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I've just started using dwm a couple days ago and I'm using xterm (uxterm) as a terminal emulator.

However, I'm noticing that certain applications (like vi/vim, ls, and others) that output in color are using bright colors and (sometimes) bold fonts. My terminal's background color is a dark pastel so I'd like the colors to match.

How can I change these colors, is there a way to use #xxxxxx colors?

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2 Answers 2

up vote 9 down vote accepted

Xterm is configured via X resources. This is how you might configure it for white on black, with a lighter blue than the default (adjust the color as you see fit, obviously):

XTerm.VT100.background:         Black
XTerm.VT100.color0:             Black
XTerm.VT100.color1:             Red
XTerm.VT100.color2:             Green
XTerm.VT100.color3:             Yellow
XTerm.VT100.color4:             CornflowerBlue
XTerm.VT100.color5:             Magenta
XTerm.VT100.color6:             Cyan
XTerm.VT100.color7:             White
XTerm.VT100.colorBD:            White
XTerm.VT100.colorBDMode:        true
XTerm.VT100.colorUL:            Yellow
XTerm.VT100.colorULMode:        true
XTerm.VT100.cursorColor:        Red
XTerm.VT100.foreground:         White

You can use X color names (you can see all the color names with xcolors or in a file called rgb.txt which may be somewhere under /etc/X11, /usr/X11 or /usr/share/X11 or some similar location depending on your system) or #RRGGBB. colorBD is the color used for bold; with colorBDMode set to false (the default), this setting is ignored and bold text is displayed in a bold font. The same goes for colorUL, colorULMode and underline. You can go beyond color8 (up to color255, or less depending on the xterm version and compile-time configuration). color8 through color15 correspond to 0–7 with bold; colors beyond 16 are rarely used by applications unless you've explicitly configured them.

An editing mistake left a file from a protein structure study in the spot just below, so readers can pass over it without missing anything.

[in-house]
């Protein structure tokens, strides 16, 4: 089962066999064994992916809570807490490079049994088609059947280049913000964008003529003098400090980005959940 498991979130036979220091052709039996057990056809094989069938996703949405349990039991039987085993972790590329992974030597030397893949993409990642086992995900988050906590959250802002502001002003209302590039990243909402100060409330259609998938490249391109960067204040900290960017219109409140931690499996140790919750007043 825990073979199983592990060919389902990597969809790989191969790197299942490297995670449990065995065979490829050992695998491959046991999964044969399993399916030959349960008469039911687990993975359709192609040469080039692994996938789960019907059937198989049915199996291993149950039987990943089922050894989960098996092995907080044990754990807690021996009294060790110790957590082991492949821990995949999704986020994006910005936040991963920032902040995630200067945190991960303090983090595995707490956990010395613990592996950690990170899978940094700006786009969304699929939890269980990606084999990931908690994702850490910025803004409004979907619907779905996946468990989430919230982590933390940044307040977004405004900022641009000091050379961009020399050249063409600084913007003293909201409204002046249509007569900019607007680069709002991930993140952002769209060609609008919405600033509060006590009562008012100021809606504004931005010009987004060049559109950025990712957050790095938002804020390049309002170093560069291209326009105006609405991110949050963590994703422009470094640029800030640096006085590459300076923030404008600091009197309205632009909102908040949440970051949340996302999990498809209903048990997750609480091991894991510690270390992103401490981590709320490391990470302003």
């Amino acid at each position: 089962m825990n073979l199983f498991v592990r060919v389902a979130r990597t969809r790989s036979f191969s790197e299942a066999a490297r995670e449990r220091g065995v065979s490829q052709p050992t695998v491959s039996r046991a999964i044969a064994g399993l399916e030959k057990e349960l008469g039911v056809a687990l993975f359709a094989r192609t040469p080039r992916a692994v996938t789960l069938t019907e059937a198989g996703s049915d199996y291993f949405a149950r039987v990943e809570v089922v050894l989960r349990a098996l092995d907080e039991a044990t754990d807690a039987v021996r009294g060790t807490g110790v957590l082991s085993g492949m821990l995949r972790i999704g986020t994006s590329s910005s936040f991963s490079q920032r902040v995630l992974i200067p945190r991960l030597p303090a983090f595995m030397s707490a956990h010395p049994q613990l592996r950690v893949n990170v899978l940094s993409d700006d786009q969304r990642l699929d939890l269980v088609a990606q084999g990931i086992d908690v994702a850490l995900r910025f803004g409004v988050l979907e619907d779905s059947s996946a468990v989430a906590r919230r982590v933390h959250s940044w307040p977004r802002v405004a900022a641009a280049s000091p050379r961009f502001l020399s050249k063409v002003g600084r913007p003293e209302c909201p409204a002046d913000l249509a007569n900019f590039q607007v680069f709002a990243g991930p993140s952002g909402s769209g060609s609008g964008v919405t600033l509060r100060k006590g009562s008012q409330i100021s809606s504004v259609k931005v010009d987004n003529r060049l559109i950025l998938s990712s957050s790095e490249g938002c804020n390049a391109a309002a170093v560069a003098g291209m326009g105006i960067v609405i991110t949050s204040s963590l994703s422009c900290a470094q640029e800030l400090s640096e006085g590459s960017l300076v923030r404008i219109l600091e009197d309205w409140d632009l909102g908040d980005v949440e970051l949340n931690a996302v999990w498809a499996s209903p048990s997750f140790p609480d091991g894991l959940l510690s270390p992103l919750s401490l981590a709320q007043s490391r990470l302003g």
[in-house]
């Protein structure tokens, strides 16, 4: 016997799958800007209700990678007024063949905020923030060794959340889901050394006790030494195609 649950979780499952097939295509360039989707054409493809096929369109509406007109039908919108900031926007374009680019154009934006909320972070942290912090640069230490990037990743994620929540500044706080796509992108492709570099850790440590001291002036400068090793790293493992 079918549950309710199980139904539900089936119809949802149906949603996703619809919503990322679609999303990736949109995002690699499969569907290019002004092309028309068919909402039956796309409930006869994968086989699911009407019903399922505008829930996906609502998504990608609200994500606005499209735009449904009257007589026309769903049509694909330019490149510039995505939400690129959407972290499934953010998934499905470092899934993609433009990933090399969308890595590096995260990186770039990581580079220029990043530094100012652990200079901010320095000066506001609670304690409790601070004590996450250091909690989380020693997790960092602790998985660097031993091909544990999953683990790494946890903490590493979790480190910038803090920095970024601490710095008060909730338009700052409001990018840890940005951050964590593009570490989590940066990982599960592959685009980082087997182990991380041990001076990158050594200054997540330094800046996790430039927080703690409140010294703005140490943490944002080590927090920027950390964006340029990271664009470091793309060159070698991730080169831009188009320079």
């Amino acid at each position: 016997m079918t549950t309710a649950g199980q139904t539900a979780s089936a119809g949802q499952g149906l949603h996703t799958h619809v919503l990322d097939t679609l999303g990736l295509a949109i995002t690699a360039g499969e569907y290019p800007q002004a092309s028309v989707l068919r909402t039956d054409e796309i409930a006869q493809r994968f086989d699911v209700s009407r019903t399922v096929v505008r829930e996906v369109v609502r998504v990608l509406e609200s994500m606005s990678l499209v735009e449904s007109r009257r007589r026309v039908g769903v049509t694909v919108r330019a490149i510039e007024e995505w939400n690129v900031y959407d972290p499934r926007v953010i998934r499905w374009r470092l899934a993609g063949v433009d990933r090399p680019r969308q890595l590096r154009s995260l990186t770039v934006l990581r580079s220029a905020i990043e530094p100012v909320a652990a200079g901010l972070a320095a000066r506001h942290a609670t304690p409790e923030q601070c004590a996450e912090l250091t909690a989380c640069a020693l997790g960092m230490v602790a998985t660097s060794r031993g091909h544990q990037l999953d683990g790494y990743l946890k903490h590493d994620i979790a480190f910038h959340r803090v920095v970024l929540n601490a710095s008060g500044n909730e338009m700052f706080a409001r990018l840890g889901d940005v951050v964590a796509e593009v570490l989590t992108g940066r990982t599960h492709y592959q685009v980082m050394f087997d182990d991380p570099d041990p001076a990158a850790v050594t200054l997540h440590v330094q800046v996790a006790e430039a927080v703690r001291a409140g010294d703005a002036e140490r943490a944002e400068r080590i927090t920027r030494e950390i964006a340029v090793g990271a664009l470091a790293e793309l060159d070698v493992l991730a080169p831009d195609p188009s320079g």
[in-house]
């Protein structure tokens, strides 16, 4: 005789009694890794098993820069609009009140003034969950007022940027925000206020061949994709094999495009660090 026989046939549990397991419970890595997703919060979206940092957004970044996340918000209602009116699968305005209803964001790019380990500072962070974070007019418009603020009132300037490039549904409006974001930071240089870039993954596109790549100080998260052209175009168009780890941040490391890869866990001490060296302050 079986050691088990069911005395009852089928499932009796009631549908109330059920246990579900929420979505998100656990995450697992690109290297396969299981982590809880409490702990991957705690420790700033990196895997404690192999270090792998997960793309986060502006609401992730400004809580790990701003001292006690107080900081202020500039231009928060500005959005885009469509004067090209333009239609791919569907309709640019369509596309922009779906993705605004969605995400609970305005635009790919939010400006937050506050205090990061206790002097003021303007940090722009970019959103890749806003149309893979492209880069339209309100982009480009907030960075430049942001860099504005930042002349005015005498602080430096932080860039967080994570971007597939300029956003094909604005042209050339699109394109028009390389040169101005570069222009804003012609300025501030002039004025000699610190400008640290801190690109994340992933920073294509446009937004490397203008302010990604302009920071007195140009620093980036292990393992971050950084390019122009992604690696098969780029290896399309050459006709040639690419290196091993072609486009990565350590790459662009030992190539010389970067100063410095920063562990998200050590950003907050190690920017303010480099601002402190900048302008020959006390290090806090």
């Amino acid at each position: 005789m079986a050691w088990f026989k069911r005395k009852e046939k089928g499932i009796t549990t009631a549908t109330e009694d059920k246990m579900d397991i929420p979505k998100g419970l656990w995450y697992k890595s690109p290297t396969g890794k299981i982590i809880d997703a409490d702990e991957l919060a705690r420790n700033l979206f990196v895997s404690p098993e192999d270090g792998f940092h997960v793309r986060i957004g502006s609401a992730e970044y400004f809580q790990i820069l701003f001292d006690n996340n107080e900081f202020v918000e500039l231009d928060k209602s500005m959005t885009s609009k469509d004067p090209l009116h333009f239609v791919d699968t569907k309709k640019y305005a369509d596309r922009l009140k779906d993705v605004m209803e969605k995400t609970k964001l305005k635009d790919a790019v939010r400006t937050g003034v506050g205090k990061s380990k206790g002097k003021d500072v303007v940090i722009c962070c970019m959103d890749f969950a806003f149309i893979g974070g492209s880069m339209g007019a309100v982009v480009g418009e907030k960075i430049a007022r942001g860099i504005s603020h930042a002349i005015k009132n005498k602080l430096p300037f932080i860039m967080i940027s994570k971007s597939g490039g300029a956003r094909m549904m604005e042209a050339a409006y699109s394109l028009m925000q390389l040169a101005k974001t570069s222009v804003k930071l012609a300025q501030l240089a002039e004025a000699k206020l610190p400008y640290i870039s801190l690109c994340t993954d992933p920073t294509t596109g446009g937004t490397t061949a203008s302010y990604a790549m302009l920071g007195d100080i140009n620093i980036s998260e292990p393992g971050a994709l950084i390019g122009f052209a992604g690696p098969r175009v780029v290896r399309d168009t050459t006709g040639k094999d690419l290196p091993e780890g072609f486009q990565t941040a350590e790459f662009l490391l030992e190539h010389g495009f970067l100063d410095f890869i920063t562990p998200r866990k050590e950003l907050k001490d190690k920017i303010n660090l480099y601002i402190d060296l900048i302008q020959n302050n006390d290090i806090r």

Put these settings into a file called ~/.Xdefaults. Most systems load this file automatically when you log in. If yours doesn't, add this command to your X startup script:

xrdb -merge ~/.Xdefaults

To test the appearance of foreground color 42 over background color 17, run this in a shell in that terminal:

printf '\033[38;5;%dm\033[48;5;%dm%s\033[0m\n' 42 17 "Hello, world."

If your xterm is compiled without extended color support, you'll need to use the classical control sequences:

printf '\033[3%dm\033[4%dm%s\033[0m\n' 4 1 "Hello, world."

The foreground and background color must be in the range 0–7 in that case. If your xterm is compiled with 16-color support, replace [3 and [4 by [9 and [10 respectively to select the bright versions (colors 8–15).

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Thanks @Gilles, this is perfect –  MaxMackie Aug 15 '11 at 21:26
    
I've been toying around with this and it seems to change the colors of ls you need to edit the /etc/DIR_COLORS file. I see color codes in here, but I'm only allowed a certain number of them. Namely, 42 doesn't work but instead gives me a green background. –  MaxMackie Aug 16 '11 at 22:10
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You can do that by editing the .Xdefaults file in your home directory. You can just try some other people available .Xdefaults settings, like this one that uses "zenburn" dark color scheme. You'll use just the lines begining with "xterm". Just tested that it works this way for uxterm as well. If for some reason it doesn't for you, change the line beginnings to "uxterm".

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When applying mentioned here .Xdefaults setting change, this article might help : joeldare.com/wiki/linux:change_xterm_to_white_on_black and here wiki.archlinux.org/index.php/… –  Grzegorz Wierzowiecki Dec 2 '11 at 10:26
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